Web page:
Eleanor Jackson Piel and James W. B. Benkard Receive City Bar’s Norman Redlich Capital Defense Awards

The New York City Bar Association’s Capital Punishment Committee has honored Eleanor Jackson Piel with its Norman Redlich Capital Defense Lifetime Achievement Award, and James W. B. Benkard with its Norman Redlich Capital Defense Pro Bono Award. In a ceremony at the City Bar on July 15, 2013, Piel was honored for her career, principally in solo practice, as a civil rights, criminal defense and capital defense attorney. She was the first chair of what is now known as the Association’s Capital Punishment Committee (currently chaired by Muhammad U. Faridi). In her first pro bono capital case, in 1982, Piel successfully represented Florida death row inmate William Jent with under a month left before he and his stepbrother were scheduled to be executed.

From left: City Bar President Carey R. Dunne; James W. B. Benkard; Eleanor Jackson Piel; former Chief Judge Judith Kaye

Norman Redlich Capital Defense Awards

Piel’s award was presented by Norman L. Greene of the Capital Punishment Committee, who succeeded her as the Committee’s chair. “Eleanor was not only a pioneer in her chosen field, attending law school and entering law practice at a time few women did,” Greene said, “but she excelled as a practicing attorney.” According to Hofstra Law Professor Eric M. Freedman, who served with Piel on the Committee and spoke at the event, “Eleanor never had a client who she thought was not innocent. And in many cases she turned out to be right.”

Ron Tabak, another of Piel’s longtime Committee colleagues, added that one of her special contributions, consistent with the Committee’s mission, was to reach out personally to law firms, large, medium, and small, to encourage them to take on the representation of death row inmates.

In her remarks, Piel expressed delight in receiving the award, especially since it was named after Norman Redlich, who was a mentor to her. She referenced her many conversations with Redlich on capital punishment, including while he was a member of the Capital Punishment Committee, and expressed her wish that the practice of capital punishment, which she termed “hideous,” be terminated at last.

Benkard’s award was presented by City Bar President Carey R. Dunne, who described several of his Davis Polk colleague’s cases. Benkard’s successful representation of Joseph James in 1975, in the lawyer’s first capital case, formed part of a series of events culminating in the eventual elimination of the death penalty in New York in 2007 when the Court of Appeals held that New York’s death penalty statute was unconstitutional. The last person to be executed in New York was Eddie Lee Mays in 1963.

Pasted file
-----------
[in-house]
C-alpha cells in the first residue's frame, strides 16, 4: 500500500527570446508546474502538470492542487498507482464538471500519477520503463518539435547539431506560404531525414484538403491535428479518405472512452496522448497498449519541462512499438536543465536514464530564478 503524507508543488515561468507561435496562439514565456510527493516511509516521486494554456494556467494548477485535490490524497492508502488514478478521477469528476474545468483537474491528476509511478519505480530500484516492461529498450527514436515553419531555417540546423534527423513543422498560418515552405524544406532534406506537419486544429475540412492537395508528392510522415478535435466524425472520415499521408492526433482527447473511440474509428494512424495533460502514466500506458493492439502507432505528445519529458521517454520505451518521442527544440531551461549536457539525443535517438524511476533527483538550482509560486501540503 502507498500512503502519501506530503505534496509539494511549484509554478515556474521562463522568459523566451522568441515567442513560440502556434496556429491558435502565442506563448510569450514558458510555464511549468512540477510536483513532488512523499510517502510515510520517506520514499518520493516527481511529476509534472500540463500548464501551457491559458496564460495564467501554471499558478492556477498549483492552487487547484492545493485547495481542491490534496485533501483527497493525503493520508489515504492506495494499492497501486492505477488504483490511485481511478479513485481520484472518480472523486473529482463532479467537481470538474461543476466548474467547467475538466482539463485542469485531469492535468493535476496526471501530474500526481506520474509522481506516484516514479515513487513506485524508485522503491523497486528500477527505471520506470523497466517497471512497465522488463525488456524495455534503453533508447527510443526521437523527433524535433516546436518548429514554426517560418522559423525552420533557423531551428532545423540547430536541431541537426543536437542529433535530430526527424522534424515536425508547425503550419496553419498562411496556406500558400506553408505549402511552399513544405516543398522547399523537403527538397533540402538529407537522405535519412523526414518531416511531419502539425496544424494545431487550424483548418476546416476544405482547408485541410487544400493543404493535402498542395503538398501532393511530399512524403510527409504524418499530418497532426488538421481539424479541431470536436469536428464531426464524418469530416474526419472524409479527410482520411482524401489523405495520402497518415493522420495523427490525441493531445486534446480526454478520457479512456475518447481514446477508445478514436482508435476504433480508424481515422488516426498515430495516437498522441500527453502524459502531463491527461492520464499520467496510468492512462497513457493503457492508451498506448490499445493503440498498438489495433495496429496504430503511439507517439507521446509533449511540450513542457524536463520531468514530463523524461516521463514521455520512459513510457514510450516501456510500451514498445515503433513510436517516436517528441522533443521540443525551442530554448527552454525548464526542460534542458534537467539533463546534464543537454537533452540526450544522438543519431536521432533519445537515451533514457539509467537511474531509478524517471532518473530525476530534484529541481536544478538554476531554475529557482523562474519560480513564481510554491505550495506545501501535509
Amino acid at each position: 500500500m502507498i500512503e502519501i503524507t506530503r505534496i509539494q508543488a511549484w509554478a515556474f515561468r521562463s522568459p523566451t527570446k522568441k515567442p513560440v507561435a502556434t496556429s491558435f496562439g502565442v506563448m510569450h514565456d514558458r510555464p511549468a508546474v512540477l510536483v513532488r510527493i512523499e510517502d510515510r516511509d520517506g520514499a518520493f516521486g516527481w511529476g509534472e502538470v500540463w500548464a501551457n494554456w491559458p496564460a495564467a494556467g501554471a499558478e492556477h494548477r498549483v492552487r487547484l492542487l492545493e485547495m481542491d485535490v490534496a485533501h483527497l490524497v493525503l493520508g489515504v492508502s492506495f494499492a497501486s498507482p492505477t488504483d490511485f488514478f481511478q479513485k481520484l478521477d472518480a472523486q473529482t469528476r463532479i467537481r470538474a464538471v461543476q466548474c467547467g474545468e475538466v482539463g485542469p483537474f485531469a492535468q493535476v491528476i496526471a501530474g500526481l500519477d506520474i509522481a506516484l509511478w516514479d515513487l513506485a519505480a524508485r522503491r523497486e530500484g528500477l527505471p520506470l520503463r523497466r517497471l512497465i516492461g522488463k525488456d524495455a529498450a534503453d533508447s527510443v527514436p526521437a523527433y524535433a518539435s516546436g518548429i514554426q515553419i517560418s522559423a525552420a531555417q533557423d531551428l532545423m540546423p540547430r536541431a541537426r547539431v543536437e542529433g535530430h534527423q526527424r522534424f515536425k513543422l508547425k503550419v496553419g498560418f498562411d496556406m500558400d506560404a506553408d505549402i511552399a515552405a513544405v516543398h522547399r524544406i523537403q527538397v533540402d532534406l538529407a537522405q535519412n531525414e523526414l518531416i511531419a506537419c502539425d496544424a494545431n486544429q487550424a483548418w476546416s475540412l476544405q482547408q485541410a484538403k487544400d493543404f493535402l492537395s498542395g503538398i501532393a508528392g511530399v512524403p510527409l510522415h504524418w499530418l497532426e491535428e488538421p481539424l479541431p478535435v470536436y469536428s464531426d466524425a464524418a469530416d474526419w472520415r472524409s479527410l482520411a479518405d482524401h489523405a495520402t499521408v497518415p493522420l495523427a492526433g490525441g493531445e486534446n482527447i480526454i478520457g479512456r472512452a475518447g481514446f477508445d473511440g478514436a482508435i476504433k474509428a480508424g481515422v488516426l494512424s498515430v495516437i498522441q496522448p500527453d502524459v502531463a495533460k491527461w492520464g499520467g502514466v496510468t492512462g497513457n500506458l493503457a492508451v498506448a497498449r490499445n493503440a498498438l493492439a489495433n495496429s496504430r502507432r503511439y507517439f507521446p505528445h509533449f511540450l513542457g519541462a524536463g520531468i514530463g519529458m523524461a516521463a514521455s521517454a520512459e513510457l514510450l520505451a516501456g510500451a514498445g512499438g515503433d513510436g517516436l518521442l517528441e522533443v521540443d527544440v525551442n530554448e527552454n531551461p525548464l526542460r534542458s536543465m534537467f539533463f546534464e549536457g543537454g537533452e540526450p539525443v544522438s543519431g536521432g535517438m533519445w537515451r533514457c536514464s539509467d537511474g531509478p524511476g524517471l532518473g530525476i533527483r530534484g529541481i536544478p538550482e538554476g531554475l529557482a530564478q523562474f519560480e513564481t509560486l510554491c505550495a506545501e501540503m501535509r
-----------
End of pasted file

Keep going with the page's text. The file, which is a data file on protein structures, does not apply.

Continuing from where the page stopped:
More recently, among other cases, Benkard represented Timothy McKinney on appeal following his sentence to death for the murder of an off-duty police officer in Tennessee. The prosecution’s case had relied on the testimony of eyewitnesses, which Benkard showed to be unreliable. Following Benkard’s oral argument, the Tennessee Court of Criminal Appeals vacated the capital murder conviction and ordered a new trial – one of only a few times since 1977 that a Tennessee court has vacated a conviction and ordered a new trial in a capital murder case based on ineffective assistance of counsel. Benkard is currently representing Henri Broadway, an inmate on death row in Louisiana.

“His efforts and dedication in helping capital defendants desperately in need of representation are very much in the spirit of Norman Redlich,” said Dunne.

In his remarks, Benkard acknowledged that his capital punishment work was part of his firm’s team effort and expressed gratitude for their support.

Following the awards ceremony, former Chief Judge Judith Kaye made a special presentation describing her experience in capital cases on the New York Court of Appeals, referencing the high cost of death penalty cases and stressing the importance of providing capital defendants with “competent, qualified counsel.”  Judge Kaye served on the Court when it issued a number of key decisions, concluding with the Taylor case, which had the collective effect of ending the death penalty in New York State, and she commented on the excellent representation defendants received in those cases.

Before the awards ceremony, the Committee presented its Annual Post-Conviction Capital Defense Training Program, which trains attorneys and law students who are currently representing or are interested in representing death-row inmates in post-conviction proceedings. The program, which was chaired by John Howley of the Capital Punishment Committee, featured nationally recognized death penalty experts, including John Blume, Deborah Denno, Bruce Green and Samuel Spital.

As Norman Greene noted in his opening remarks, Norman Redlich, former dean of the New York University School of Law, had been one of the nation’s most prominent advocates against the death penalty as well as a longtime member of the Capital Punishment Committee. As an example of Dean Redlich’s thinking, Greene cited an Association program entitled and subsequently published as The Condemned, the Tinkerers and the Machinery of Death: Capital Punishment in New York Before 1965, 38 CRIMINAL LAW BULLETIN 510 (2002) at which Redlich spoke. At the program, Redlich argued, among other things, that capital punishment was a sentence that improperly assumed perfection in the legal system, although the system was obviously imperfect, since it did not require proof beyond any doubt, only beyond a reasonable doubt, and that such punishment was otherwise inconsistent with our core values.